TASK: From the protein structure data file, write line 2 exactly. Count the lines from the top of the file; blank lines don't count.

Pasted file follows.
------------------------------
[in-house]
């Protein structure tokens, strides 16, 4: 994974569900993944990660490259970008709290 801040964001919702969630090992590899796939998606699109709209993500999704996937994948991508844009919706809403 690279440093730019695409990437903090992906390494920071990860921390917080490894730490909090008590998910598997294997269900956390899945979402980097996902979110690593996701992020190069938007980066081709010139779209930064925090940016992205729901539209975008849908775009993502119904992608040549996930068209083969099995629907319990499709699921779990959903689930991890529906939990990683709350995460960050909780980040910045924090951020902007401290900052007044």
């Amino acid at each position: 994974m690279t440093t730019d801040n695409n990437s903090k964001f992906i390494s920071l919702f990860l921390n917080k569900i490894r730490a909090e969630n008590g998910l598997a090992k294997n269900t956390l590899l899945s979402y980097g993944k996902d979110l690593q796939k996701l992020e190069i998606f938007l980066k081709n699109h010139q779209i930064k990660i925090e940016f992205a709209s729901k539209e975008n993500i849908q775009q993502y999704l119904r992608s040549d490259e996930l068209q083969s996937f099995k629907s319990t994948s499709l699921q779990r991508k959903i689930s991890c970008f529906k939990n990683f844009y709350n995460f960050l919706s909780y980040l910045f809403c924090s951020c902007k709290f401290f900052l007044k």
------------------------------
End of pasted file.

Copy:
């Protein structure tokens, strides 16, 4: 994974569900993944990660490259970008709290 801040964001919702969630090992590899796939998606699109709209993500999704996937994948991508844009919706809403 690279440093730019695409990437903090992906390494920071990860921390917080490894730490909090008590998910598997294997269900956390899945979402980097996902979110690593996701992020190069938007980066081709010139779209930064925090940016992205729901539209975008849908775009993502119904992608040549996930068209083969099995629907319990499709699921779990959903689930991890529906939990990683709350995460960050909780980040910045924090951020902007401290900052007044």